You can read all about it at the Pray Tell blog, written by the project editor himself, Fr. Anthony Ruff.
Fr. Ruff includes some fairly detailed explanation of the rationale behind the new Vesperale - it honestly reads like a rough draft of a proper forward. Chant aficionados will have much to chew on.
A few interesting notes from the article:
Vespers is sung daily in Latin at Sant’ Anselmo, allowing the international community to pray this key office together as a community. Uppermost for me was that the new book be as user-friendly as possible, since so many students and professors have done little or no Latin chant in their home monasteries. Vernacular chant based more or less on Latin is what predominates in monasteries around the world now.Interesting, no? Invariably, it will strike some readers as "proof" that a Latin liturgy can foster community, but context is everything. In this instance, there is a presumption at the monks at Sant' Anselmo would know Latin on account of the location being an academic hub as well as monastic. Latin still has its utility, though context is everything.
Early on the leadership at Sant’ Anselmo decided that the psalter distribution would be that of the four-week reformed Roman office, not the old Benedictine one-week distribution or any of the other schemes in the The reason is sound: many monks at Sant’ Anselmo are praying other offices in vernacular using the Roman office (daily sung Lauds and Mass in Italian in the main chapel uses the Roman office), so it makes sense to link up with that. The calendar, of course, is that of Sant’ Anselmo.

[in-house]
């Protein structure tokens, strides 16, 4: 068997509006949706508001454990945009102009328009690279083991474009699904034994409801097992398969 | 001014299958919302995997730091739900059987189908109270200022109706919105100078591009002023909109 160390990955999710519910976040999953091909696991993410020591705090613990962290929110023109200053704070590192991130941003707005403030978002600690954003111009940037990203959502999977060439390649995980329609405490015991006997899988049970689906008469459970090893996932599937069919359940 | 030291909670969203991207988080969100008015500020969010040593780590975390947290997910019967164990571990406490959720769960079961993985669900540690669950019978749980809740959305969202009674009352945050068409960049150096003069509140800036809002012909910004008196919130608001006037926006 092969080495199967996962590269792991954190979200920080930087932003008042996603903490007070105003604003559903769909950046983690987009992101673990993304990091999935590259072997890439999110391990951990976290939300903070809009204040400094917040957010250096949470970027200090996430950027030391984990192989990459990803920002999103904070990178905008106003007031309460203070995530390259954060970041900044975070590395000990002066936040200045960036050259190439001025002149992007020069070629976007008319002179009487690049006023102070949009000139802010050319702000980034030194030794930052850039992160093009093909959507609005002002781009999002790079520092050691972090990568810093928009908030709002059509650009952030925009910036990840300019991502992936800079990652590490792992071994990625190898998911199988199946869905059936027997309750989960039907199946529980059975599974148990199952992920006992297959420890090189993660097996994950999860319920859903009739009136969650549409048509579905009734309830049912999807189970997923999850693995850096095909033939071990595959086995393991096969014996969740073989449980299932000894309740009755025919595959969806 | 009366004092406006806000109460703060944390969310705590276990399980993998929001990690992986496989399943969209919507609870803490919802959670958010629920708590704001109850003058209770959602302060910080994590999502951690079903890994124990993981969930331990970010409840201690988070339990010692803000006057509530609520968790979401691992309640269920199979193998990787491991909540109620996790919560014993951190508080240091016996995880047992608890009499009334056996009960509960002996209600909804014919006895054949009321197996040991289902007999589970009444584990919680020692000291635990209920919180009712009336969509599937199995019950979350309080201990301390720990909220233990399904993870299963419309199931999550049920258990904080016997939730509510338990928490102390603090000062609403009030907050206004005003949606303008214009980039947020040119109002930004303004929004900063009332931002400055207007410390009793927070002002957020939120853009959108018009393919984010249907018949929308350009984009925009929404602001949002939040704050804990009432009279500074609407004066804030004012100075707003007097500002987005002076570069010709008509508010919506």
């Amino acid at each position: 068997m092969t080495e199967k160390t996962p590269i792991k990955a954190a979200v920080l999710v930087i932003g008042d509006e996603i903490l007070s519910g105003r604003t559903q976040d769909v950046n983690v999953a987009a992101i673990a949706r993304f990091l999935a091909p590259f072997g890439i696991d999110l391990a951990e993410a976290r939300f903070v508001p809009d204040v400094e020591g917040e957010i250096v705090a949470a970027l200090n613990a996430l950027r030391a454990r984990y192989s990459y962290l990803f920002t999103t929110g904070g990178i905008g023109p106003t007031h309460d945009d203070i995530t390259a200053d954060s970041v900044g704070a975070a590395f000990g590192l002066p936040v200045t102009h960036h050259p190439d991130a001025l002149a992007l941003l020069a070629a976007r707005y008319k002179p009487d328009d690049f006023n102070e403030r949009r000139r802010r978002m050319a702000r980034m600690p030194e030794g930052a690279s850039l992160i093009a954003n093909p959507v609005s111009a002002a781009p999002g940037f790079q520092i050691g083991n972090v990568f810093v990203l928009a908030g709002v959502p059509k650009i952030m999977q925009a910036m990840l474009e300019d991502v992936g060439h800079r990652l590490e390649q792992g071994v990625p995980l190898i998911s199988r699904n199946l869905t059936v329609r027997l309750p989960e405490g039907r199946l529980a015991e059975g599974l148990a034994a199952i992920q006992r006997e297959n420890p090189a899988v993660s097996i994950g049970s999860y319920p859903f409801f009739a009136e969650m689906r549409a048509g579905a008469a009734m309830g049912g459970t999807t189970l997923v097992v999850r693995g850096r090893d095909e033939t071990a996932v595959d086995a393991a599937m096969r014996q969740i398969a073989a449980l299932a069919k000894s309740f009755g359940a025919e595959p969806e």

Less than encouraging. While the Rule makes allowance for some modification of the order, it still insists on a one week psalter. This said, even the Psalterium Monasticum entertains alternative psalter schemas that were designed to deviate from that principle. The decision to adopt the current Roman schema is pragmatic, though one wonders how a parochial psalter meshes with the charism of monastic life. The decision is slightly disheartening since Benedict's schema is one of the oldest in continuous use.
The insight provided into both the liturgical life at Sant' Anselmo and in the upper echelons of the order demonstrate why there will not likely be any significant rebuke of the liturgical reforms. What one glimpses is the image of a liturgical life that is...get ready for it...ORGANIC to the community. This is something reform of the reform types and traddies will eventually need to wrap their mind around. The Novus Ordo is less an imposition from on high and increasingly the natural liturgical expression, one that is cultivate by the community. If one objects to that reform or the liturgical culture surrounding it, one must make some very hard choices.
I don't write this to gloat or endorse the Pauline liturgy (I genuinely have no dog in that fight). I write this because the tipping point is past. The period to argue against the liturgical reforms of the Roman Church is, practically speaking, over. The Novus Ordo has become what more traditional writers portray the Tridentine liturgy to have been prior to the reforms of the 20th century - it is the organic liturgical expression of the majority of the Roman Church. Whatever development, for well or ill, happens, it will use the Pauline liturgy as its template.